The United Nation s Messenger of Peace Leonardo DiCaprio has a long history of climate change (File Photo: UN)
“In the Red Sea, coral reefs are still in relatively good shape compared to other reefs around the world. Scientists want to study exactly what about this area allows coral reefs to thrive and what the Red Sea can tell them about other coral reefs,” the 48-year-old environmentalist stated on Sunday in a post on his Instagram account, followed by over 56.8 million users.
“To date, ocean warming hasn't really affected the coral reefs in the Red Sea. Warmer ocean waters bleach coral reefs elsewhere, a disturbance to the symbiotic relationships of the coral reefs' microorganisms. A recent proposal calls for a new marine protected area to protect the Red Sea’s heat-tolerant reefs from other threats to ensure that scientists can continue to study them and even possibly create a nursery to restore degraded reefs elsewhere,” he explained referring to another post from the Inside Climate News NGO.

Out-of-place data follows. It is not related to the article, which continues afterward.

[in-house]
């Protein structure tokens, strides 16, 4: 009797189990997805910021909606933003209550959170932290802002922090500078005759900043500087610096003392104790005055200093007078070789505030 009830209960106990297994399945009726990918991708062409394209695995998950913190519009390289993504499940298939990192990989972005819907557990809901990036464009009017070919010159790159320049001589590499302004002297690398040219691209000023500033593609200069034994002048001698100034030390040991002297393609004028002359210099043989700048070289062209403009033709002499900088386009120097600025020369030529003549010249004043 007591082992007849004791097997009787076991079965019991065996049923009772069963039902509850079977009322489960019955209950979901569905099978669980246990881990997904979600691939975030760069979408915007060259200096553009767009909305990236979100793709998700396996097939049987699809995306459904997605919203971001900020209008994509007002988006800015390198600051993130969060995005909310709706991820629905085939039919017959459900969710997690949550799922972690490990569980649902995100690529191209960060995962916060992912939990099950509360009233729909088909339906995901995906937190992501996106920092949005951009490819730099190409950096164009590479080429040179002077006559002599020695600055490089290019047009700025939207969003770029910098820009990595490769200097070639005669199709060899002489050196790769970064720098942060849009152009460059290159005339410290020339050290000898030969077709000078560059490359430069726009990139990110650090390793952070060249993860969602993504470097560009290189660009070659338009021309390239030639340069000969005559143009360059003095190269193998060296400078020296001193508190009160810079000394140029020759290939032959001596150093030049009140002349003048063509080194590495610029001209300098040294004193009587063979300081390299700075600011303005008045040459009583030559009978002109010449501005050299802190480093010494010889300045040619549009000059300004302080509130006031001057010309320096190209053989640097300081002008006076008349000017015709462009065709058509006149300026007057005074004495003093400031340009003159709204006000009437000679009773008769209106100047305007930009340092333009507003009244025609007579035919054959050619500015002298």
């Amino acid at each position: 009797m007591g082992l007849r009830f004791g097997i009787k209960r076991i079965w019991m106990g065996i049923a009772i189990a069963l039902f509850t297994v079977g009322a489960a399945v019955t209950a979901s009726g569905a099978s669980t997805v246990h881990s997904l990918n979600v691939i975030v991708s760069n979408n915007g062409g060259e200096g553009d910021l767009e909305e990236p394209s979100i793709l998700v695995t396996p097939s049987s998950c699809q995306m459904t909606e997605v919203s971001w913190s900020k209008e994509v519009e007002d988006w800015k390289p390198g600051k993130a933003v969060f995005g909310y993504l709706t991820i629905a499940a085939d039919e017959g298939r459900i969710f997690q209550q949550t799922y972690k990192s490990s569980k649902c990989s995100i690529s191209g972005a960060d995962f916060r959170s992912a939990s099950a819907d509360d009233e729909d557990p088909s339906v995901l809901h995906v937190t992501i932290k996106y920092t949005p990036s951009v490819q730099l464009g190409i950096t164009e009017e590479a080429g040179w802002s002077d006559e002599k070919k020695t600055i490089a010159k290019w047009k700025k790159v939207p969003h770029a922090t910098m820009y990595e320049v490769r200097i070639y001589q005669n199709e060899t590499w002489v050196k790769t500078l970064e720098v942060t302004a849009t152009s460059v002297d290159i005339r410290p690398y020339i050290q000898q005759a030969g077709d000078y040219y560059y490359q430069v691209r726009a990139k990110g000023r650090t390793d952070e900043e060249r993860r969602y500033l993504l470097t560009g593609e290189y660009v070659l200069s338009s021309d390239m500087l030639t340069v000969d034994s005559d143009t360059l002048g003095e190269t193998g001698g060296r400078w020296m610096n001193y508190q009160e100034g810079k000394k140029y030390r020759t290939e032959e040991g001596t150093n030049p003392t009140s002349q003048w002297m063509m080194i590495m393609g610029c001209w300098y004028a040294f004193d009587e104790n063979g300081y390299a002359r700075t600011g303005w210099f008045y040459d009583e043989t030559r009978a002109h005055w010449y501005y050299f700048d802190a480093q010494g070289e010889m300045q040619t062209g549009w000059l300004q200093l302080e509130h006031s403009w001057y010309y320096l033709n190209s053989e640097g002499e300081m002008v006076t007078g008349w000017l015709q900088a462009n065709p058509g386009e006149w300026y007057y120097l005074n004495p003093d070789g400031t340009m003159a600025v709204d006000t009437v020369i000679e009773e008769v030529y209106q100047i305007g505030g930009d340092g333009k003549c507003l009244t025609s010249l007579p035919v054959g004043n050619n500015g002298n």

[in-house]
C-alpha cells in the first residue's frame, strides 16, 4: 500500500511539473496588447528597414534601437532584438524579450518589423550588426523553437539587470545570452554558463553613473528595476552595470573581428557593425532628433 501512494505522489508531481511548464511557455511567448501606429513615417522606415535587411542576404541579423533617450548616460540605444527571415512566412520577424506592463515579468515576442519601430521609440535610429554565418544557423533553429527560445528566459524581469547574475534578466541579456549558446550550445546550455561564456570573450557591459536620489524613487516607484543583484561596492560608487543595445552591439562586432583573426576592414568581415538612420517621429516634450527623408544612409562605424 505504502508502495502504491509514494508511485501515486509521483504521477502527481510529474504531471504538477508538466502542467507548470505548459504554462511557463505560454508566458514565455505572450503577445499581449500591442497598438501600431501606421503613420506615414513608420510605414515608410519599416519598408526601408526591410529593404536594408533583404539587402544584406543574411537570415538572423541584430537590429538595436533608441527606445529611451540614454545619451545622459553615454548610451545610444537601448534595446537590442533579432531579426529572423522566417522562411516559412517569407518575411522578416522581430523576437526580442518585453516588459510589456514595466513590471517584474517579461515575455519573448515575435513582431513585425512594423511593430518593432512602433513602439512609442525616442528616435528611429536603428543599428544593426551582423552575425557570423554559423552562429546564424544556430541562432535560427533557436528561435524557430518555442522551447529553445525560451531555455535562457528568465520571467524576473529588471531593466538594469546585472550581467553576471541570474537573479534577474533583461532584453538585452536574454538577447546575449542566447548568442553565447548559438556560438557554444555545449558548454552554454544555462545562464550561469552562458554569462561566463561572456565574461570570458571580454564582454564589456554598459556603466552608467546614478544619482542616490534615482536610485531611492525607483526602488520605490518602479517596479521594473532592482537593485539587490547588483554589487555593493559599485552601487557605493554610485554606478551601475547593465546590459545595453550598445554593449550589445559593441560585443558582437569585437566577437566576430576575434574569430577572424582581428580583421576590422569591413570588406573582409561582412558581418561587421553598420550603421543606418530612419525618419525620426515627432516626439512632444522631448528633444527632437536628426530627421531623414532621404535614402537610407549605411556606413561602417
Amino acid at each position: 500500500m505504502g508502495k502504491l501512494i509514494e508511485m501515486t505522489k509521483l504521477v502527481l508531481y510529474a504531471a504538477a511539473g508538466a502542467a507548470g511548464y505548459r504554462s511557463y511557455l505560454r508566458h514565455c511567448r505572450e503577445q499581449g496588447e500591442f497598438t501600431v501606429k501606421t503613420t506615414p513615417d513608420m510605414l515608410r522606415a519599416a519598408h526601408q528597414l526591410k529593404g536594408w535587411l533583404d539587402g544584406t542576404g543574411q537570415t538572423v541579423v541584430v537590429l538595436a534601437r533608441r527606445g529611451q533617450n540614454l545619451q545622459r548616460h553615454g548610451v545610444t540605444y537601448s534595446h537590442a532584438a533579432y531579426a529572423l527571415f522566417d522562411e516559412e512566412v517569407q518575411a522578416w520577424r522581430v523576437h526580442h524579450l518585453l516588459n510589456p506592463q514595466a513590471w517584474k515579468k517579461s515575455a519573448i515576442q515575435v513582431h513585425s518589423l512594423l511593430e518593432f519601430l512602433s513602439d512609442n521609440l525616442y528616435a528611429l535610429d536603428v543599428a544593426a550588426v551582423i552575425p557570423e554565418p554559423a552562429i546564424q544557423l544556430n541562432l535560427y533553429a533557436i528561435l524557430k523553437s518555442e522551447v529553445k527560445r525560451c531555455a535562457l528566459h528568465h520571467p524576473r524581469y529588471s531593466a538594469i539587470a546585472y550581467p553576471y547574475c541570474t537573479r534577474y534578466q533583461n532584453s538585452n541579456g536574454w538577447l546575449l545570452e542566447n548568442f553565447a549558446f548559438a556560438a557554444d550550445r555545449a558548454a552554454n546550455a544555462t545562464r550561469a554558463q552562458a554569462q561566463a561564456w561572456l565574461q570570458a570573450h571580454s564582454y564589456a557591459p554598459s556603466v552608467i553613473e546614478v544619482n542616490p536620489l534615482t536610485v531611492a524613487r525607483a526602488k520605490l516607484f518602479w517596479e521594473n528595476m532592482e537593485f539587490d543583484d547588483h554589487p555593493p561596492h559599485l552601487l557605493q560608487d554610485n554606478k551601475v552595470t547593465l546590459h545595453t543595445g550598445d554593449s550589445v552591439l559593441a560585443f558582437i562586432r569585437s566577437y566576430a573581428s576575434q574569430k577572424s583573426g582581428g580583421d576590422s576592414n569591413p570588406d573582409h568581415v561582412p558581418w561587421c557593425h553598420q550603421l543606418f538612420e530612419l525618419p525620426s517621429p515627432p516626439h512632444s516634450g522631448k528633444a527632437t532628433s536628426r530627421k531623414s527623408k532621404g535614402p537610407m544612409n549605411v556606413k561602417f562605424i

Focusing on marine life and climate change issues, the United Nation’s Messenger of Peace, DiCaprio has a long history of supporting environmental causes. In 1998, at the age of 24, he launched The Leonardo DiCaprio Foundation with a mission to protect the Earth.
DiCaprio is currently celebrating the success of the new release of James Cameron's iconic film Titanic, in which he starred. The film was re-released in theatres in 3D 4K HDR and high-frame-rate technology earlier this month amid celebration of the film's 25th anniversary.